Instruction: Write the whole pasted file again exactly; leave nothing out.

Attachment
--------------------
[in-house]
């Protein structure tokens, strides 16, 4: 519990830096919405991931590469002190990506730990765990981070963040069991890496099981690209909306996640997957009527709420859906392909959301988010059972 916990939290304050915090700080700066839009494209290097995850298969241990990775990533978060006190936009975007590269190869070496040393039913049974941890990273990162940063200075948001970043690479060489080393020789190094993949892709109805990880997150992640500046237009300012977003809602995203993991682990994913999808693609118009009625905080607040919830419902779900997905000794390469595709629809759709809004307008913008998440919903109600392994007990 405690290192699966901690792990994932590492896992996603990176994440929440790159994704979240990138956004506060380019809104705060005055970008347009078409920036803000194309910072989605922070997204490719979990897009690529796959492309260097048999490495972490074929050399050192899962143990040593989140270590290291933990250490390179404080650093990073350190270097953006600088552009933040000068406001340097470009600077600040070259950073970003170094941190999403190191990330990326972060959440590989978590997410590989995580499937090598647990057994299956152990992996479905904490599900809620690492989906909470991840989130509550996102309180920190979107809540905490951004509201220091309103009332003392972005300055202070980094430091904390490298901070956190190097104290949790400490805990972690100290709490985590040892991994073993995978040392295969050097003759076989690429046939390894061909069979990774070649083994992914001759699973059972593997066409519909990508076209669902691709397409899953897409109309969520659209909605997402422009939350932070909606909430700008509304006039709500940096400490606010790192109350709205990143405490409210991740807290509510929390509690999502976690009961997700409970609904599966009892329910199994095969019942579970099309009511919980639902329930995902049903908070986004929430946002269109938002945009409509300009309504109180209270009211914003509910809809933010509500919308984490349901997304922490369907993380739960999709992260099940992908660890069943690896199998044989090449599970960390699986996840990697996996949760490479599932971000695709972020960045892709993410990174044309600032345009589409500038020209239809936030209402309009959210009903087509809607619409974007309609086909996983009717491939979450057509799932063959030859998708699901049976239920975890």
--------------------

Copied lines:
[in-house]
């Protein structure tokens, strides 16, 4: 519990830096919405991931590469002190990506730990765990981070963040069991890496099981690209909306996640997957009527709420859906392909959301988010059972 916990939290304050915090700080700066839009494209290097995850298969241990990775990533978060006190936009975007590269190869070496040393039913049974941890990273990162940063200075948001970043690479060489080393020789190094993949892709109805990880997150992640500046237009300012977003809602995203993991682990994913999808693609118009009625905080607040919830419902779900997905000794390469595709629809759709809004307008913008998440919903109600392994007990 405690290192699966901690792990994932590492896992996603990176994440929440790159994704979240990138956004506060380019809104705060005055970008347009078409920036803000194309910072989605922070997204490719979990897009690529796959492309260097048999490495972490074929050399050192899962143990040593989140270590290291933990250490390179404080650093990073350190270097953006600088552009933040000068406001340097470009600077600040070259950073970003170094941190999403190191990330990326972060959440590989978590997410590989995580499937090598647990057994299956152990992996479905904490599900809620690492989906909470991840989130509550996102309180920190979107809540905490951004509201220091309103009332003392972005300055202070980094430091904390490298901070956190190097104290949790400490805990972690100290709490985590040892991994073993995978040392295969050097003759076989690429046939390894061909069979990774070649083994992914001759699973059972593997066409519909990508076209669902691709397409899953897409109309969520659209909605997402422009939350932070909606909430700008509304006039709500940096400490606010790192109350709205990143405490409210991740807290509510929390509690999502976690009961997700409970609904599966009892329910199994095969019942579970099309009511919980639902329930995902049903908070986004929430946002269109938002945009409509300009309504109180209270009211914003509910809809933010509500919308984490349901997304922490369907993380739960999709992260099940992908660890069943690896199998044989090449599970960390699986996840990697996996949760490479599932971000695709972020960045892709993410990174044309600032345009589409500038020209239809936030209402309009959210009903087509809607619409974007309609086909996983009717491939979450057509799932063959030859998708699901049976239920975890």